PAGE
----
(Hypebot) — Music engagement and spending are at record levels as more US consumers embrace music subscriptions and explore music in a more diverse way than ever, according to the latest consumer research from Music Watch.
The number of Americans spending on recorded music hit a 15 year high of 211 million with spending per buyer surging in 2021. This is consistent with recent stats from the RIAA ( RIAA year-end revenue report 2021) which showed US recorded music revenues up 23%.
There were three main drivers of this strong growth:
- increased adoption of music streaming,
- growling interest in vinyl by the younger demos
- the truly meteoric rise of social video.
Highlights from the 2021 MusicWatch consumer survey
- The number of US recorded music buyers hit a 15 year high, at 121 million, or half the US internet population aged 13 and older. This is an 11 percent increase over 2020, and a 51 percent gain off the low of 80 million in 2014.
- Recorded Music spend grew by 5 percent this year, to an average of $98, including streaming subscriptions (but not Sirius or Amazon Prime), vinyl records, CDs and digital downloads. Overall spend, including recorded music, merchandise, live events, paid live streams and SiriusXM subscriptions grew by 14 percent to $122 per capita.
- There are 211 million music streamers in the US, including “pure play” music services and video services from YouTube. That translates to 87 percent of the internet using population who experienced streaming at least once during 2021.
- The number of paid subscribers hit a record 97 million. Including those who subscribe to SiriusXM satellite radio and use their Amazon Prime subscription to access Amazon Music, the total paid base jumps to 130 million- more than double the number from five years ago, with 56 million in 2017.
- Consistent with RIAA’s reporting that the value of vinyl shipments rose by 61 percent, MusicWatch noted that the number of new vinyl album buyers jumped by 27 percent in 2021, and average spend per vinyl buyer grew by 19 percent. The growth in buyers was heavily fueled by younger consumers, aged 13-24.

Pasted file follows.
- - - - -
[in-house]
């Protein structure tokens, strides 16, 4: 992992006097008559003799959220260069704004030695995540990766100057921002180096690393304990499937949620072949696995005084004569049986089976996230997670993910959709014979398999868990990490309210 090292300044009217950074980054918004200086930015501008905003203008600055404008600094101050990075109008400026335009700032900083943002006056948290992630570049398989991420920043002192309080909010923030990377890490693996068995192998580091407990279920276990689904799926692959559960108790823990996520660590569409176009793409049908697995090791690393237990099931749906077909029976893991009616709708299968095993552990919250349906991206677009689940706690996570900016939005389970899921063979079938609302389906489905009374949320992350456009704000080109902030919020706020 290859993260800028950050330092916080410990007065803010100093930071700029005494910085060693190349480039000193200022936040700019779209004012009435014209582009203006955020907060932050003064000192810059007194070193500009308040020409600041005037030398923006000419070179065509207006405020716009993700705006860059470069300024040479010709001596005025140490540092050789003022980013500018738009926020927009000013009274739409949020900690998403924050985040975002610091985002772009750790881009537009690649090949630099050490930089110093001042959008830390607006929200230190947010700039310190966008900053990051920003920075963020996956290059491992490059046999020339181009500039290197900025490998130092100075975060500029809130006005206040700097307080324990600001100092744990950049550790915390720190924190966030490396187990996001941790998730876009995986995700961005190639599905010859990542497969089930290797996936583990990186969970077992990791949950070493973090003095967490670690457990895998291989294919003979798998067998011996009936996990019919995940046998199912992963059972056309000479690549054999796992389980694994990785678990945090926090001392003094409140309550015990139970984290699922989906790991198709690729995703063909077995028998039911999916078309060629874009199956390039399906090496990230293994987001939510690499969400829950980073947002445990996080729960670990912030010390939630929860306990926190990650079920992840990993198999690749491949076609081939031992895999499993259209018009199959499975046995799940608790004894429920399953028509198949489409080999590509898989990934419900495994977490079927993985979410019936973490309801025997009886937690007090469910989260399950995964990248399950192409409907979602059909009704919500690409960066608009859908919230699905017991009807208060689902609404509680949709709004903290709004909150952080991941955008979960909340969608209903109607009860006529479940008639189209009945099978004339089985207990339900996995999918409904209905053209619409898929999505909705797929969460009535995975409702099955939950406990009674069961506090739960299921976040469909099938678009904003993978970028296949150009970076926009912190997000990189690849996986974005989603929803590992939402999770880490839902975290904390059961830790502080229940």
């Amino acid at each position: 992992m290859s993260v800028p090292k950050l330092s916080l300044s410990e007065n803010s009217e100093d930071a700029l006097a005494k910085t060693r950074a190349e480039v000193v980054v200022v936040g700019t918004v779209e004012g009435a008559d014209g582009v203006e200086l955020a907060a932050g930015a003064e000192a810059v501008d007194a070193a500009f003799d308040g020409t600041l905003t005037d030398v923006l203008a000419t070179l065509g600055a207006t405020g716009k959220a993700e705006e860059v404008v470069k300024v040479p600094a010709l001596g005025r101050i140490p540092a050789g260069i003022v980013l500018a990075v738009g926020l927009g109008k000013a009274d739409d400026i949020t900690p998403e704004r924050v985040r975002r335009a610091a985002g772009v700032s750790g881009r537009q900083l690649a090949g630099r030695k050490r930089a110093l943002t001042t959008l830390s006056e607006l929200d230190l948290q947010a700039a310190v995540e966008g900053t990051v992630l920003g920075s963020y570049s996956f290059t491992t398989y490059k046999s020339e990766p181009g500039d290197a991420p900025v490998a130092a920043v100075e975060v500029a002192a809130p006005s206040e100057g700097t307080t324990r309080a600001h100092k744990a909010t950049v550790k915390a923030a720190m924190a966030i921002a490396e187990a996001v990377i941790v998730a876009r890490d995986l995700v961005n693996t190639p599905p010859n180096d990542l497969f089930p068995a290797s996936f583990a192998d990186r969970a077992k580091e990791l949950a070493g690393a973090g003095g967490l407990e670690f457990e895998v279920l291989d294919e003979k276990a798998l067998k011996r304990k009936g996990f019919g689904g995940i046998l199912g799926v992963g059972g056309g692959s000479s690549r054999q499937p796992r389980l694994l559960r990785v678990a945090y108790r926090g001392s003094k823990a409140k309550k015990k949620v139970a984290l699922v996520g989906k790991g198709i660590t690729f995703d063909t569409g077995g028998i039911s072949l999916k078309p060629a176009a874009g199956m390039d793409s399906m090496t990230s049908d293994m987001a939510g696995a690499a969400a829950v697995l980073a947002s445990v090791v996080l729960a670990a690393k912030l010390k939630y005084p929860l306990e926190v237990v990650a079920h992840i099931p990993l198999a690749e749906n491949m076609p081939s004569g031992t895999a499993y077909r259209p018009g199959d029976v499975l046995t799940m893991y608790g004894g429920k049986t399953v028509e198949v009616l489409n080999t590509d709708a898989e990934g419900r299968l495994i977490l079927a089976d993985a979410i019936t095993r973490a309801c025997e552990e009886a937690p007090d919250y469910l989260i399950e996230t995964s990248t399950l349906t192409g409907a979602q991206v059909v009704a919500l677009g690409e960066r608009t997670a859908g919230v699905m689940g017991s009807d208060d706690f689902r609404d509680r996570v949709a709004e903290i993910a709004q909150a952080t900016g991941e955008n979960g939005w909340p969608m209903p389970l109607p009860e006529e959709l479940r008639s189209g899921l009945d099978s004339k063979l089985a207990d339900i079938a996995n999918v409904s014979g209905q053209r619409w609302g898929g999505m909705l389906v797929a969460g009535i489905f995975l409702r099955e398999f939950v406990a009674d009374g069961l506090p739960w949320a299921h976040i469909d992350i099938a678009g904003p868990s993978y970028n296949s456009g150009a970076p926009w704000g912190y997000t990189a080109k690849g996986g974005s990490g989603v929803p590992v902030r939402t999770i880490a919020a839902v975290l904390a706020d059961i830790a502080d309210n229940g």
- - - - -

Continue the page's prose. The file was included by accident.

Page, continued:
- The CD buying population grew for the first time in many years, also among young consumers. MusicWatch has noted that the widely reported “CD resurgence” may be a mirage as the long-term trend in CD listening, in cars and at home, remains negative; and many CD KPI’s remain below pre-pandemic levels.
- In terms of how Americans listen to music, streaming remains the most popular format, with pure play and video services such as YouTube, Pandora, Spotify, Apple Music and Amazon accounting for 32 percent of weekly music listening time. Broadcast and digital radio follows, with a 17 percent share. MusicWatch for the first time broke out time spent listening to music and dance videos on platforms such as TikTok, Instagram Reels and Triller. These social video platforms account for 11 percent of weekly music listening.
- Usage and engagement metrics around music on social video platforms are astounding. Over half the population is using social video for music or dance videos and they spend nearly 7 hours per week on the platform; 48 percent engage daily, more than for streaming or radio.
- Sharing of paid streaming accounts, which had been surging, leveled off in 2021, as more adopt family plans and obtain their own subscriptions.
- Stream-ripping of song files continues to be a plague, with an estimated 19 million ripping at least one music file during 2021.
- 95 percent of internet users actively use one or more devices that can facilitate music streaming; smartphones, smart TVs, streaming media boxes or smart speakers. MusicWatch noted that growth in smart speaker usage stalled during 2021.
- Classic Rock remains the country’s “favorite” genre. We asked consumers which genres they regularly listen to, add to playlists, attend shows, or buy recorded music or merch. Classic Rock was #1, selected by 24 percent; HipHop by 21 percent and Country by 20 percent.
MusicWatch’s Annual Music Study consists of two consumer research projects, the first consisting of 5,000 respondents carefully weighted to represent the US internet using population13 and older. This element looks at buying and music engagement patterns, and gathers motivations for music behaviors.
This is complemented with a study of US internet users to understand weekly music listening habits.
Both studies were fielded January 2022. The MusicWatch study is the longest running profile of the US music consumer, having begun in 2002.
Bruce Houghton is Founder and Editor of Hypebot and MusicThinkTank and serves as a Senior Advisor to Bandsintown which acquired both publications in 2019. He is the Founder and President of the Skyline Artists Agency and a professor for the Berklee College Of Music.